IDONTMIND: Speaking Up About Mental Illness

It is very likely that you know someone who has a mental illness.

According to statistics released by the World Health Organization, one in four people in the world are affected by mental illness.  This means that around 450 million people currently suffer from such conditions.

The website is a new campaign to promote mental health and the conversation surrounding mental illness. The program was started by actor Chris Wood, who plays on the CW’s “Supergirl” and “Vampire Diaries”.

When Wood was in his 20s, he and his family watched as his father struggled with an “undiagnosed mood disorder” and the difficulties that brings to a family and an individual. After years of watching his father go through the hardship that mental illness brings, Wood wanted to take action. This lead to the launch and creation of the I DON’T MIND movement and its corresponding website.

As stated on the website, the mission of the movement is to, “defeat the stigma surrounding mental illness starts with a simple phrase: I DON’T MIND.” The idea is that by saying, “I Don’t Mind,” people can break down the barrier of stigma surrounding mental illness and begin feeling able to talk about it openly.

The website doesn’t just offer advice and promote the I DON’T MIND movement, however. There is also a “find help” tab that lists 24/7 hotlines and help services that people can call and text. A link toOK2TALK,” an online community that provides teens and young adults a forum to talk with each other in a safe space, is also available.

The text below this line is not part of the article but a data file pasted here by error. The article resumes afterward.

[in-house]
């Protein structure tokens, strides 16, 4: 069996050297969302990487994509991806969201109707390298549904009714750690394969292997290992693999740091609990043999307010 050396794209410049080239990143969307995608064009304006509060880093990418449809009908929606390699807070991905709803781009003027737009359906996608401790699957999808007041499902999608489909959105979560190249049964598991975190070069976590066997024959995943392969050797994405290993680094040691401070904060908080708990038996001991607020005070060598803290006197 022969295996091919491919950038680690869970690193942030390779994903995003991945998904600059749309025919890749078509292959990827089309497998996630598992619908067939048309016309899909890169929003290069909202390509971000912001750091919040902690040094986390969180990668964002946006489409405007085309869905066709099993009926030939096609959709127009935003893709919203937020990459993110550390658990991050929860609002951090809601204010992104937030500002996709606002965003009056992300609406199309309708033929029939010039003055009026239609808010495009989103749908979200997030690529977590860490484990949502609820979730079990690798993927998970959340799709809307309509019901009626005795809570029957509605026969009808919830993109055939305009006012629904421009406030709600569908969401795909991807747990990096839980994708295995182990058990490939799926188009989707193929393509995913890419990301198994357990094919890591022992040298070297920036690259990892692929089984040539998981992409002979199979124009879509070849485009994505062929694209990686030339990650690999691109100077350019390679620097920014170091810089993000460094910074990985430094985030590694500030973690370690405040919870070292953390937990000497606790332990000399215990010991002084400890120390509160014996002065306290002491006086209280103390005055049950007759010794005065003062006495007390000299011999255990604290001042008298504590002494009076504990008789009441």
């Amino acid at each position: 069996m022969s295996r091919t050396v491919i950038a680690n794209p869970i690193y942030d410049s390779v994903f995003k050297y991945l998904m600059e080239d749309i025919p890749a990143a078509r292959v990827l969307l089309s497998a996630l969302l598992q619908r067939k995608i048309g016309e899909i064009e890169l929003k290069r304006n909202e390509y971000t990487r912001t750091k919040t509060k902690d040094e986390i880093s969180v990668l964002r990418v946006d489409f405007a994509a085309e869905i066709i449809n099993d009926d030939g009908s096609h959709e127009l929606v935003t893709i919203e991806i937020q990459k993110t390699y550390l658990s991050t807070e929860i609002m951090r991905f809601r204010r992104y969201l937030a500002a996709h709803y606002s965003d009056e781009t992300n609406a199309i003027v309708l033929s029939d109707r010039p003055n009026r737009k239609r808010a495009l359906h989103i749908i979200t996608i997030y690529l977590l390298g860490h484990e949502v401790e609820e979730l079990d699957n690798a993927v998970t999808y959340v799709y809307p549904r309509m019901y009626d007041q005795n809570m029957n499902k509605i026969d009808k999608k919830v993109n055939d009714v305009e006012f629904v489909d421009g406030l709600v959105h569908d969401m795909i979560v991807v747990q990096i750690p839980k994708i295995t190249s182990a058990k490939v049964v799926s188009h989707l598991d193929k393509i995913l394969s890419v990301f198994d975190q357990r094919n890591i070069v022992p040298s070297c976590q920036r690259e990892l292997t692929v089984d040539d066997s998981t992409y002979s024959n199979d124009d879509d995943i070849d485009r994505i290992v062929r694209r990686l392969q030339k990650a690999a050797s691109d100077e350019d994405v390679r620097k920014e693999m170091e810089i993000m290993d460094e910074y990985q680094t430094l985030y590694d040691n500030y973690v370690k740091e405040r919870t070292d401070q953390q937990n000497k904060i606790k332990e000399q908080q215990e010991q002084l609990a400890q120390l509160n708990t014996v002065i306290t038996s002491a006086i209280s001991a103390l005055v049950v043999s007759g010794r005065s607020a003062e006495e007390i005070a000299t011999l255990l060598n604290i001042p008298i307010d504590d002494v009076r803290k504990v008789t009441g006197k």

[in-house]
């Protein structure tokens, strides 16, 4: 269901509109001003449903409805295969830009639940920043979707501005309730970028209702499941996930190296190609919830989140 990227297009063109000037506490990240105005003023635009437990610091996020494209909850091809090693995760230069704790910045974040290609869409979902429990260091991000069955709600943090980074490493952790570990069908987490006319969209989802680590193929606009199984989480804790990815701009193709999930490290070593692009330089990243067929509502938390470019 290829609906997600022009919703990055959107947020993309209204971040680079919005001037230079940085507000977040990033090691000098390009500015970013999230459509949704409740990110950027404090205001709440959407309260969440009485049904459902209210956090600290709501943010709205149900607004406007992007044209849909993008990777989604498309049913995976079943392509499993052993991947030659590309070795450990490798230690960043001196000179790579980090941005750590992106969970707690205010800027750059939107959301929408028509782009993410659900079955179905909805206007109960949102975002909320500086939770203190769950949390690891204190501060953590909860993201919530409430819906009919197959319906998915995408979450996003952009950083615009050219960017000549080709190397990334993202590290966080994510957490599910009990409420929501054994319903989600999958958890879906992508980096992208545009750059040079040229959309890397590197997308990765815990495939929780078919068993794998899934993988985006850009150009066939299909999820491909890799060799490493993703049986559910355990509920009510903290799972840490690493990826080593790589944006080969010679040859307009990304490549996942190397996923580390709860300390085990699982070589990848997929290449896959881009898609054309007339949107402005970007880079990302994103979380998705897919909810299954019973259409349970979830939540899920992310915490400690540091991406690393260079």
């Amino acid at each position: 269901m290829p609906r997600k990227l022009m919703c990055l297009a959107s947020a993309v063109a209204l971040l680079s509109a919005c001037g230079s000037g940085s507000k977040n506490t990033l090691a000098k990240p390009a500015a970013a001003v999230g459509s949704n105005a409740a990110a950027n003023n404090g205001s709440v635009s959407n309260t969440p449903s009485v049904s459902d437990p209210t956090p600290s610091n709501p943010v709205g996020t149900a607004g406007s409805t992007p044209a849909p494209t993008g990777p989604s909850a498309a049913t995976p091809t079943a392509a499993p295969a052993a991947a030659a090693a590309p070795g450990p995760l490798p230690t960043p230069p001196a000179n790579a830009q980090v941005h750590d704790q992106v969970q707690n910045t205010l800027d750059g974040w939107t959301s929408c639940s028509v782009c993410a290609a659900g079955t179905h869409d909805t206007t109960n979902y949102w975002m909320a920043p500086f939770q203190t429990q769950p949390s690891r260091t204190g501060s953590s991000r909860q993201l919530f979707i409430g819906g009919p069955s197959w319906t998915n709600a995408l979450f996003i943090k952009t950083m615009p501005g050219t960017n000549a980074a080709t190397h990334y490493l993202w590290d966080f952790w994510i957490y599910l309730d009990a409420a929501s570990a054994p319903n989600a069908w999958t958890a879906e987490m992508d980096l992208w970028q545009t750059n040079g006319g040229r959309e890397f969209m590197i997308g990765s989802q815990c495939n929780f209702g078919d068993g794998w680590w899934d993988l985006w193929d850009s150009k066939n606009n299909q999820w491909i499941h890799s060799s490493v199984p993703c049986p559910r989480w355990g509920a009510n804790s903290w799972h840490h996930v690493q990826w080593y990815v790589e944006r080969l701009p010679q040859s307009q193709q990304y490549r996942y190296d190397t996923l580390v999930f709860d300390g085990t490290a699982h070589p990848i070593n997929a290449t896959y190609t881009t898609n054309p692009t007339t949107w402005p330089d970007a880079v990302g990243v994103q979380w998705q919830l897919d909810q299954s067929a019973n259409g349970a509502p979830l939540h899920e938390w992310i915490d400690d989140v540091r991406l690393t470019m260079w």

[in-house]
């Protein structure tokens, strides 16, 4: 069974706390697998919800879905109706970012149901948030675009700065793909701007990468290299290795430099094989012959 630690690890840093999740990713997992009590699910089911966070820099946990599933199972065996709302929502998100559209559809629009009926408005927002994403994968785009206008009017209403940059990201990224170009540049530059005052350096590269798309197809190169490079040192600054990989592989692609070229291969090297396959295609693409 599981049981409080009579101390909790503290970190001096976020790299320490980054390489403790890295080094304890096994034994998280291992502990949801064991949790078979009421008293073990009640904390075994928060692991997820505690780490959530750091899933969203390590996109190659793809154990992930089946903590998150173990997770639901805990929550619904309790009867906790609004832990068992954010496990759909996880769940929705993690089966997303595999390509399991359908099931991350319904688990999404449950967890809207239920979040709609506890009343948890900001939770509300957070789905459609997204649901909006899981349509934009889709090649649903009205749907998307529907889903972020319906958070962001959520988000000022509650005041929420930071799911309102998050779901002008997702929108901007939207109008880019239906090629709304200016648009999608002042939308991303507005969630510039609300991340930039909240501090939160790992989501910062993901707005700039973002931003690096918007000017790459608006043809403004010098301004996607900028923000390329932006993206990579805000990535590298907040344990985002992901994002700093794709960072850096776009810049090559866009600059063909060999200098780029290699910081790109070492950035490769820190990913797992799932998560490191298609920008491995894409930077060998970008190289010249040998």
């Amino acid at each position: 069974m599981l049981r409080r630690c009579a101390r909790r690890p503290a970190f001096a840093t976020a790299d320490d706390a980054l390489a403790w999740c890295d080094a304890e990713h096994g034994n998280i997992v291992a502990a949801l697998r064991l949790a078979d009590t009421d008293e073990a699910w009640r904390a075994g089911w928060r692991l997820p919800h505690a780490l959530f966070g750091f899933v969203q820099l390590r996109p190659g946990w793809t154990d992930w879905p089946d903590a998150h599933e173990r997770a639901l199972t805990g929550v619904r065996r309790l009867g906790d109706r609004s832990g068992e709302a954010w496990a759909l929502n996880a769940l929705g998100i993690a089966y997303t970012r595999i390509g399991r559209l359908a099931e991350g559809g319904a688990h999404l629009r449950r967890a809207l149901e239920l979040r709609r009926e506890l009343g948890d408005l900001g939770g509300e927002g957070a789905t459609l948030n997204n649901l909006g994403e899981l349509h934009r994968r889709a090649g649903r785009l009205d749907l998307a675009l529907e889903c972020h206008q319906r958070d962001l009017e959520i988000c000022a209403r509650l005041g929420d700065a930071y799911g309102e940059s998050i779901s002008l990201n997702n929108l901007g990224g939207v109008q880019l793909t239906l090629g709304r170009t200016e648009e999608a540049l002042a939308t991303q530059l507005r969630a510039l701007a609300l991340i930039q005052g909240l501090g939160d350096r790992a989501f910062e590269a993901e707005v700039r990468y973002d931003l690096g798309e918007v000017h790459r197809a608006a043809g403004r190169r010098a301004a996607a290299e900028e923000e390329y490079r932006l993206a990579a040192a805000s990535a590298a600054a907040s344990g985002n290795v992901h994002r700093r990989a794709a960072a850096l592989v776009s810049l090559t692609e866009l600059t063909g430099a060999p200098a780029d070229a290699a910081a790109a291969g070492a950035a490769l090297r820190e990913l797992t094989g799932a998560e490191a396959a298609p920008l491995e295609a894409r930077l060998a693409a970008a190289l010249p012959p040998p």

Those who wish to get involved with the I DON’T MIND movement can help to remove the societal taboo around mental illness by speaking out about their experiences on social media. Anyone can join I DON’T MIND and take the pledge to stand up against the stigma.  Let those who are struggling know there’s hope in fighting against perceived shame with open discussion.

When discussing mental illness, an important thing to remember is that these are real afflictions that affect individuals in a variety of ways. Learning to live with a mental illness takes time and, in some cases, will never get easier. However, with proper support, understanding and a willingness to speak out for those in the world who are struggling with mental illness, anyone can help.

Story By
Carlee Jo Blumenthal